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A Matriarchal Medicine – Cannabis and Women’s Health

"We've been using pot as pain relief and emotional support for so long. It's old and so is mothering!"

Women’s health holds a host of wonder and woe. You can wash these words down with a glass of confidence, knowing they’ve been penned by a person of the uterus-possessing persuasion – one writer that (ripening into her 30s and the pressures of modern society) is increasingly surrounded by the mysteries of Mary Jane and the female body. So, we sat down with Dr. Celeste Saenz of Vitalis Naturopathic Centre in Seattle – a primary care physician and naturopath with a doctorate from Seattle’s renowned Bastyr University and 15 years of experience – for a little perspective.

For the last five years, Dr. Saenz has seen 20-40 patients per week at her clinic Vitalis. While she welcomes all clients, her specialty is in women’s health with a focus on “foundational medicine like food, sleep, nutrition and counseling.” Her day-to-day practice involves bloodwork, functional analysis, homeopathic and energetic medicine, but as we learned quickly, Dr. Saenz draws from a rich history of holistic and matriarchal medicine.  

What inspired you to specialize in holistic women’s health care?
My great grandmother was a midwife and a healer from Mexico City. She got her gynecology medical degree, but in Mexican culture it’s all about what I would call ‘kitchen medicine,’ because there’s not very much money or access. She would babysit me until I was about 10 or 12, and I was exposed to her way. She did the kind of midwifery thing: birthing children and stuff in her home, which is really cool. I know it was just a blessing to be exposed there. She would see her patients and always had food going … After seeing to their needs, she would sit her patients down and they would have a meal. She would take a couple of notes, and so it would almost just look like a traditional visit.

What gaps in women’s healthcare do you see in conventional or mainstream medicine?
I think the most fundamental gap is the time that we spend with our patients. In women’s health especially, it is kind of detective work and very individualized care … every woman’s body is uniquely experiencing her hormonal shifts, or things like sleep and diet.

What women’s wellness issue needs more attention?
I think the sleep issue is getting pretty bad these days: sleep, detox and stress management. Rounding out stress needs to be addressed on a kind of spiritual and personal level. I think women have, in some ways, lost the artform of de-stressing. I think the rounding out of the stress, or the lack of valuing that, has really made a huge difference in women’s PMS, menstrual cycles, sleep and weight. It changes the rhythm of a woman’s body. Sleep is the first thing that a lot of my new patients are coming in to talk about. They come in like, ‘How do I get to sleep? I’m so stressed out!’ It’s sort of common right now. Biochemically, their cortisol levels are too high.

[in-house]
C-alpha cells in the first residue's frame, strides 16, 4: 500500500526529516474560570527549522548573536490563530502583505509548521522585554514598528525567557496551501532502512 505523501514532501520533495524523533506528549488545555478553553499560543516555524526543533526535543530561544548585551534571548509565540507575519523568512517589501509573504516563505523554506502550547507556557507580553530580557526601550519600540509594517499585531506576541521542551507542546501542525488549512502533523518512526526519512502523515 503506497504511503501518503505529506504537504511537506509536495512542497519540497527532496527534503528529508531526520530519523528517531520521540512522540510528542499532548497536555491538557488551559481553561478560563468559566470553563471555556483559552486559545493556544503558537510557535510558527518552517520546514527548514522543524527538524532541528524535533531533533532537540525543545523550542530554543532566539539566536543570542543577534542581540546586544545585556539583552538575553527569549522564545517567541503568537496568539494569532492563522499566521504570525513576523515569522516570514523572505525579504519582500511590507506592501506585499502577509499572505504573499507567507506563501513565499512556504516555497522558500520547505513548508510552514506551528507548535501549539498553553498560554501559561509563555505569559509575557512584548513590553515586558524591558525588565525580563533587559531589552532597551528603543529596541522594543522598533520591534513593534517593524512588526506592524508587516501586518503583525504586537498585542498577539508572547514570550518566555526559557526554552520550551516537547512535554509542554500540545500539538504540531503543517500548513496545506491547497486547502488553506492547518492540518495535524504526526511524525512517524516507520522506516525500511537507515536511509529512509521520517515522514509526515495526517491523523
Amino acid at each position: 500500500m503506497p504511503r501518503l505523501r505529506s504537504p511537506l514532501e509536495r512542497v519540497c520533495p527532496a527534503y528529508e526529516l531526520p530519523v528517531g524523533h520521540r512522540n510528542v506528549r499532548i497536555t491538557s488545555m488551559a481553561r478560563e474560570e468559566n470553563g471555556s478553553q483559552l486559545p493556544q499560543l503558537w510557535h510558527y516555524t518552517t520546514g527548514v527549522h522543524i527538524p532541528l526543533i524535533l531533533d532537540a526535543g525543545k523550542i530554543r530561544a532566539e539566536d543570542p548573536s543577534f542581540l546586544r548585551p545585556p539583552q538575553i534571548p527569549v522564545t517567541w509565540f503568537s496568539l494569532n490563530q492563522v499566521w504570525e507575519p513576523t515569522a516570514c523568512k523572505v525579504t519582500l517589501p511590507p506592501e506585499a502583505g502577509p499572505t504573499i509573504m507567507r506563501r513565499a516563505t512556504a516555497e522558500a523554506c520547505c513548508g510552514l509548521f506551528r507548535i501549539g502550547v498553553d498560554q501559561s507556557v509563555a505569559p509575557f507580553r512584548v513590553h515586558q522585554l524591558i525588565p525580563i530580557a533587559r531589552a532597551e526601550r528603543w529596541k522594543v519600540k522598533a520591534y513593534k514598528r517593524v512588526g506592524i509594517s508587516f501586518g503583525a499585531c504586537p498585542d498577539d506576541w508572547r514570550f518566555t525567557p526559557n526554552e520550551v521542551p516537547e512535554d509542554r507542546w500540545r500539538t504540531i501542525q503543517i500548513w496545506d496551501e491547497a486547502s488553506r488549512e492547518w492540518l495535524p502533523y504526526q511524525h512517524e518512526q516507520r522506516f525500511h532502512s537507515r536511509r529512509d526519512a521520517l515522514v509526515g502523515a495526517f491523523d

Do you incorporate Cannabis into any of your practices or treatments?
Most people, especially in Seattle, come in and Cannabis is a part of their repertoire, so I’ll sort of help to tweak that or communicate to optimize their experience. And the old school treatments of putting marijuana in some alcohol and using it as muscle rub is something I used to prescribe for many years. But now we’ve got so many amazing local topical products, it’s incredible! 

Have you had experience with pregnant patients using Cannabis?
Most of my pregnant patients – I would say those that are Cannabis users – continue to use throughout their pregnancy in different ways and forms, especially CBD topicals. When I prescribe something to my pregnant patients, it’s mostly CBD topicals used on their hips, knees or back, or something to help them sleep. I have a lot of colleagues that are CBD advocates or marijuana advocates – and have been pregnant – and they use marijuana all the time throughout pregnancy. 

Cannabis use and pregnancy still stir up some controversy, but the plant has been a tool in ‘kitchen medicine’ kits like your great grandmother’s for ages. Why do you think that is?
It’s the most ancient medicine. This is an old herb. This is a female ovary plant and we’re using this medicine with lots of oils – it’s almost like a milk (laughs) and we’ve been using it as pain relief and emotional support for so long. It’s old and so is mothering! They’ve been evolving together for a while and go hand in hand. My great grandmother was using that [Cannabis] topically, and I’m pretty sure she would use some of it internally when necessary with nausea or even psychosis. Pregnancy can bring a lot of emotional components out. So a little bit of internal use is valid when necessary. Again, it’s so individualized but I’m not shy about that. It’s a taboo topic for some, so I don’t start there unless the patient is already there. Then I help triage that further.

vitalisnc.com | @shelleste

Photos by @nwleaf

This article was originally published in the January 2023 issue of All Magazines.

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